RENEE MONTAGNE, host:
In Senator Barack Obama's hometown of Chicago, the controversy has confused some. That's because of the mainstream reputation of the church and its now-retired pastor. Ben Calhoun of Chicago Public Radio reports.
BEN CALHOUN: It was Obama's candidacy that first pushed Trinity United Church of Christ and Pastor Jeremiah Wright onto the national stage more than a year ago. It started with a newspaper story about how Wright was cut from Obama's campaign announcement. This became fodder for cable news shows.
(Soundbite of TV show)
Mr. SEAN HANNITY (TV Host): Quote, "afrocentric."
CALHOUN: At the time some of the most extreme characterizations came from Fox News host Sean Hannity.
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Mr. HANNITY: Separatist and in some cases even drawing comparisons to a cult.
CALHOUN: That coverage drew a fair amount of puzzlement from some in Chicago, particularly some black politicians, pastors and scholars. But the attention faded, until recently when it exploded again around now-notorious video clips of Jeremiah Wright's sermons.
In Chicago, the controversy has once again been met with a certain degree of head scratching.
Mr. HOWARD BROOKINGS (Church Alderman): The church probably does trend more upper middle income, more affluent African-American.
CALHOUN: Chicago Alderman Howard Brookings has been a member of the church for 30 years, and he's baffled by characterizations of it as extreme or radical. Besides politicians, the congregation includes celebrities like hip-hop star Common, local officials, judges, university professors, and lots of professionals.
Mr. BROOKINGS: People who are pioneers in business and industry.
CALHOUN: But of course recent coverage has focused on the man who spoke from the pulpit, and the video clips from Wright's sermons that have become a vulnerability for Barack Obama.
Professor MELISSA HARRIS-LACEWELL (Princeton University): Anyone who's gone to Trinity knows that it is an uplifting and beautiful and, you know, worshipful service. And for it to be displayed as this kind of hateful place is just inaccurate.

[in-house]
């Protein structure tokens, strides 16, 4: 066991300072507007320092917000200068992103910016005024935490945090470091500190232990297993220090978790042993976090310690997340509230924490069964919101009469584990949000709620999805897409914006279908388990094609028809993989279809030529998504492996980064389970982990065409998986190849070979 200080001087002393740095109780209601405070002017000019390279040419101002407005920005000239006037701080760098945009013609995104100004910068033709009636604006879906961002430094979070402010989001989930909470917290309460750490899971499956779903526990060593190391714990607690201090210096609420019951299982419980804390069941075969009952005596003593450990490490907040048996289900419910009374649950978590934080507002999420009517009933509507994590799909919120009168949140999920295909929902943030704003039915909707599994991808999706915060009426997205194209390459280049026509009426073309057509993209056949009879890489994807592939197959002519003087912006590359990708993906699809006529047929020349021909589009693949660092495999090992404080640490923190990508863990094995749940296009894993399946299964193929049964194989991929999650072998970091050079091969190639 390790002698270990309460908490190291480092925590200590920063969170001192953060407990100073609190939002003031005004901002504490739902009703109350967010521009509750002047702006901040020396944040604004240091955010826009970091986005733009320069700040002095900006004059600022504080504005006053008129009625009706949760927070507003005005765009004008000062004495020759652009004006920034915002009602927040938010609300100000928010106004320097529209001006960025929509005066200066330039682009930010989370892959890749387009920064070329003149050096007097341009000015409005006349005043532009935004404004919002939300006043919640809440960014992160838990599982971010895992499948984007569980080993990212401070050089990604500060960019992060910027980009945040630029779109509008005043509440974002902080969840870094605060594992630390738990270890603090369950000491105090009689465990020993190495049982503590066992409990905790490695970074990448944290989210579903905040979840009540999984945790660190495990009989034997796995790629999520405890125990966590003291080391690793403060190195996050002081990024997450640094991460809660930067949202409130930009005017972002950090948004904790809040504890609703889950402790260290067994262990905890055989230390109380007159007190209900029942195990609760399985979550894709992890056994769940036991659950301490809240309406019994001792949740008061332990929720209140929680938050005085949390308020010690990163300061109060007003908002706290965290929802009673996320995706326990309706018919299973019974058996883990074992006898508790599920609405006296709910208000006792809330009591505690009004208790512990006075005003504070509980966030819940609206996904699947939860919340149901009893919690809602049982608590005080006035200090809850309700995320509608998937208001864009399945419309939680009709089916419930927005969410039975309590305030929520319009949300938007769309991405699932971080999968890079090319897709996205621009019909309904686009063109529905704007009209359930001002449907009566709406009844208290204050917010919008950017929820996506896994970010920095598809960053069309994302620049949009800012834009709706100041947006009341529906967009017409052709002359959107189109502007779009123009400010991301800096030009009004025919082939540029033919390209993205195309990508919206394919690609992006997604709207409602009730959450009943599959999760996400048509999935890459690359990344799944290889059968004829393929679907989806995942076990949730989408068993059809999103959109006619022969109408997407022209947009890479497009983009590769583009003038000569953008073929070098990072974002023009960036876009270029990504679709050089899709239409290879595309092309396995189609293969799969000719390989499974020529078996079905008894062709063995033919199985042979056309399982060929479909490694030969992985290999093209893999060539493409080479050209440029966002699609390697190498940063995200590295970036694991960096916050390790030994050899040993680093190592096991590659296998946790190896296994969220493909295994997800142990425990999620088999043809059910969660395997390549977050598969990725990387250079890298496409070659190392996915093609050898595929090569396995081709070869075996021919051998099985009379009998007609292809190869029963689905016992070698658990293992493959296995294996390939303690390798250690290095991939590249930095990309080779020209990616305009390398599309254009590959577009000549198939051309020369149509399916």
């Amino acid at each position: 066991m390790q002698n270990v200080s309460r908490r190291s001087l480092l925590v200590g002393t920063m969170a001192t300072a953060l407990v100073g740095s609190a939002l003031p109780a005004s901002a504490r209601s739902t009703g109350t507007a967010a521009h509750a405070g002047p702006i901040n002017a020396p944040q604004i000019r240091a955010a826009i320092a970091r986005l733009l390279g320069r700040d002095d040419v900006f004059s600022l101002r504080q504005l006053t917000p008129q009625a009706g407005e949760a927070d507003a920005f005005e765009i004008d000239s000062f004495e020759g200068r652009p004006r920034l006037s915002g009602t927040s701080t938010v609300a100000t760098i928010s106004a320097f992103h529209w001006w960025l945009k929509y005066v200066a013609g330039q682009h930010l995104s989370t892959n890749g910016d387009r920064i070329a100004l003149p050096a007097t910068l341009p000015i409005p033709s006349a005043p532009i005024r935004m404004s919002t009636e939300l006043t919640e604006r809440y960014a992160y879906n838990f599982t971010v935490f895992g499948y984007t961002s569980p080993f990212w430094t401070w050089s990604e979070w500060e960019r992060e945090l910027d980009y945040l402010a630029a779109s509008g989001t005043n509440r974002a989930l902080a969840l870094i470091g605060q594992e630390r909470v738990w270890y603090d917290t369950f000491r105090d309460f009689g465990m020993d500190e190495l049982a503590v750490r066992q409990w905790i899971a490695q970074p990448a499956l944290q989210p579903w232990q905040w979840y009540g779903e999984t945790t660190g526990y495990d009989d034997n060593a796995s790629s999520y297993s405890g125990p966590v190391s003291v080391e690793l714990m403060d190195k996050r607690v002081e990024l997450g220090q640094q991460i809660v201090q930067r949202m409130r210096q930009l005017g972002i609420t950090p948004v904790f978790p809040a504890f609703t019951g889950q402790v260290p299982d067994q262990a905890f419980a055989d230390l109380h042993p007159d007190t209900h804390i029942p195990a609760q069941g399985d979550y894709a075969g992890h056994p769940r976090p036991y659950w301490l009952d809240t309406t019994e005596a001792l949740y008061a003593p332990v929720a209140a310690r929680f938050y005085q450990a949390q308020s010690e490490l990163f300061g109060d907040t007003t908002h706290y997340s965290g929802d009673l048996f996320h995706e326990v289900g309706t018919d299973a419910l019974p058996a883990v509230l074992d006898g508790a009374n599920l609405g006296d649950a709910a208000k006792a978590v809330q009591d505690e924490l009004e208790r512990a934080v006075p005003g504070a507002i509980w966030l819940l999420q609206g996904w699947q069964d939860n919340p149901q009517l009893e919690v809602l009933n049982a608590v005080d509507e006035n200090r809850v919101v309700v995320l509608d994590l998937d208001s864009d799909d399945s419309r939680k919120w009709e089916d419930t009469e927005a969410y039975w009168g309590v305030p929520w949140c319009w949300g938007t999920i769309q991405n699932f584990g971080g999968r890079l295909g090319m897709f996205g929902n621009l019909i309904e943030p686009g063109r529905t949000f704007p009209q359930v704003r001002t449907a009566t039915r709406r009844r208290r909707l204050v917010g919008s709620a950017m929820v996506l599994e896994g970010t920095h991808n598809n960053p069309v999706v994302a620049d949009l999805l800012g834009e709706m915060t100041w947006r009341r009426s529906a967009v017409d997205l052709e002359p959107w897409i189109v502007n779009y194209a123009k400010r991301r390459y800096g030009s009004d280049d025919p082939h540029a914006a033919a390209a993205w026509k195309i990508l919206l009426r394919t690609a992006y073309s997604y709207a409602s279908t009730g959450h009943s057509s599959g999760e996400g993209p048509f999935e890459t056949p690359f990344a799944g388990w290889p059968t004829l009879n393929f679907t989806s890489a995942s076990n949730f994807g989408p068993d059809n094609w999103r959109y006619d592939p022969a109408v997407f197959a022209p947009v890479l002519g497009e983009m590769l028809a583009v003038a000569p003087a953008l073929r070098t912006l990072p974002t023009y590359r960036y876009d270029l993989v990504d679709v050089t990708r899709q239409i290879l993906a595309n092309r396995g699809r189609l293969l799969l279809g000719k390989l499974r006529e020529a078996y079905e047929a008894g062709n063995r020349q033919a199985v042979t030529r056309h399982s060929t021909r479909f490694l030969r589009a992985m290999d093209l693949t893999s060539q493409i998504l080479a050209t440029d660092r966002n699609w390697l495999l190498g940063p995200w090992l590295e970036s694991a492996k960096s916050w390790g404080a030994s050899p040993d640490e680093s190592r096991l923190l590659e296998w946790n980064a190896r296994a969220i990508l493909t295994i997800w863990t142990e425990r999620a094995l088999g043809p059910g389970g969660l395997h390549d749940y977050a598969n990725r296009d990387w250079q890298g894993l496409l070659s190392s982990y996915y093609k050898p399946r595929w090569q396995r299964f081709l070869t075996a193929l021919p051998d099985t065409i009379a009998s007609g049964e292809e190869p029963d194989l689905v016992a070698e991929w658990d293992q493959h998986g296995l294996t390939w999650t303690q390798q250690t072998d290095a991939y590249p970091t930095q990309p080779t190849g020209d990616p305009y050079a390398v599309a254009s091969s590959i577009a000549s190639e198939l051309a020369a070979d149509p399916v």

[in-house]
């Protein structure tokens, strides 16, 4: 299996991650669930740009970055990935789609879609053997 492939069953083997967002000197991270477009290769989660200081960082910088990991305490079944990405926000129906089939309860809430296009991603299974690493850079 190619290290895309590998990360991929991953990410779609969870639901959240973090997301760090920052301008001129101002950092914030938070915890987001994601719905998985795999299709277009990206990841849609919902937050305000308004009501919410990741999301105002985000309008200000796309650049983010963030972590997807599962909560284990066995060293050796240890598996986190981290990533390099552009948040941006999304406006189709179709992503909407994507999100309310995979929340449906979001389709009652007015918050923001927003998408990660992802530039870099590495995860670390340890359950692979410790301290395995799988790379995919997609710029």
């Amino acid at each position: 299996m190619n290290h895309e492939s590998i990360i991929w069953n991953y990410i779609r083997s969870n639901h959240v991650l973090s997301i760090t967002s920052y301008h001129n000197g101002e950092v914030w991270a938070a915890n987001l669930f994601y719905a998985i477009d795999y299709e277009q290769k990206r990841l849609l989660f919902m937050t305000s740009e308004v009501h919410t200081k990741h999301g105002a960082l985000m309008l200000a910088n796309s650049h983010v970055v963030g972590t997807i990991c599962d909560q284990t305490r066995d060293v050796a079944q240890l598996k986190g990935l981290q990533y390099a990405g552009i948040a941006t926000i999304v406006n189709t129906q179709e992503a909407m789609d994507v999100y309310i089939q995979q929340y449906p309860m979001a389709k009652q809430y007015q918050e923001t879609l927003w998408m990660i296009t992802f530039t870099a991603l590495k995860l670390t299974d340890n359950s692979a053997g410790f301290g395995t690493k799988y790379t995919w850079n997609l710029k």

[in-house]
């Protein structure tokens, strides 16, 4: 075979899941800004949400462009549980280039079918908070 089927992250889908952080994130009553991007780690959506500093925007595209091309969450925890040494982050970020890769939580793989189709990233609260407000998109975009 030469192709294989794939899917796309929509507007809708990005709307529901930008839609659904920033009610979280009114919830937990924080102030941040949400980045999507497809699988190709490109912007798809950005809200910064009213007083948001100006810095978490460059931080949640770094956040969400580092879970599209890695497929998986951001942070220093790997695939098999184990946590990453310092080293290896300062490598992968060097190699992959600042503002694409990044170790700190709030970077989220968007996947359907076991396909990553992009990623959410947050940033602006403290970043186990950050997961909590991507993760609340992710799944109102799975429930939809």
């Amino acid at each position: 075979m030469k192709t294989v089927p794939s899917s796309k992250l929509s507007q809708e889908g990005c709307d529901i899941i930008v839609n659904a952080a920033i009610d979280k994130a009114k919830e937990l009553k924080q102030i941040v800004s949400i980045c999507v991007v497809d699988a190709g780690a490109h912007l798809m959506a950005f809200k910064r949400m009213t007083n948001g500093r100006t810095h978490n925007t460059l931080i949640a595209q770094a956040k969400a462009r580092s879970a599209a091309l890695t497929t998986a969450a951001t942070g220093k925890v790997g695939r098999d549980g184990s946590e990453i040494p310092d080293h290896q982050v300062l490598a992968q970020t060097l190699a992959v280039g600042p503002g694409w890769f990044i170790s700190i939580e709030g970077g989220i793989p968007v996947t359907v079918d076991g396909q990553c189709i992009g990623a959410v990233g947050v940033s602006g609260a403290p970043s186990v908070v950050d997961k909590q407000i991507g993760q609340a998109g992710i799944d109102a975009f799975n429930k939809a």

CALHOUN: Melissa Harris-Lacewell is a professor of politics and African-American studies at Princeton University. Before that she lived in Chicago and often attended Trinity. Harris-Lacewell says the controversy stems from the cultural segregation of Americans along racial lines and what she called segregated worship.
Harris-Lacewell says the message at Trinity was one of compassion and is now with current pastor Otis Moss III.
Reverend OTIS MOSS III (Trinity United Church of Christ): God loves you the way you are. You need to give God praise that you're good enough for God.
CALHOUN: But Harris-Lacewell says because many white people are not familiar with the traditions of black churches, the rhetoric can sound overly caustic.
Prof. HARRIS-LACEWELL: The members of Trinity United Church of Christ love their country. I absolutely know that Barack Obama loves his country, and I suspect that Jeremiah Wright loves his country, but that all of us love it with, you know, that kind of clear-eyed critical love. We love it the way that Martin King loved this country and the way that Frederick Douglass loved this country. It's not uncritical.
Professor MARTIN MARTY (University of Chicago): Now, most of us in the white churches and other churches mix a good deal more of softness into it. We have it very good, we've had it very good. We were the victors and not the victims.
CALHOUN: Martin Marty is a professor emeritus from the University of Chicago and one of the country's top religion experts. Hillary Clinton, when she was first lady, invited Marty to speak at the White House, introducing him as the foremost interpreter of American religion. Marty is also a friend of Jeremiah Wright.
He says Wright can be abrasive but that Wright is squarely in the mainstream of the larger traditions of black American Christianity and black liberation theology.
Prof. MARTY: I could show you all over the place, including in white sermons - William Stone Coffin, the best known of the white preachers, sounds an awful lot like this. A lot of Jeremiah Wright's rhetoric matches that of Martin Luther King. When you hear King accusing a nation for an unjust war in Vietnam or for segregating, it's just as harsh.
CALHOUN: Marty says if people are concerned by Wright's rhetoric, they should go to a service at Wright's former church or seek out his full sermons. He also recommends reading about Wright's namesake, the prophet Jeremiah. Marty points out in the Bible Jeremiah was thrown into a pit and left to die because he didn't seem to love his country. But in reality it was Jeremiah's love for his country that drove him to point out his nation's problems.
For NPR News, I'm Ben Calhoun in Chicago.
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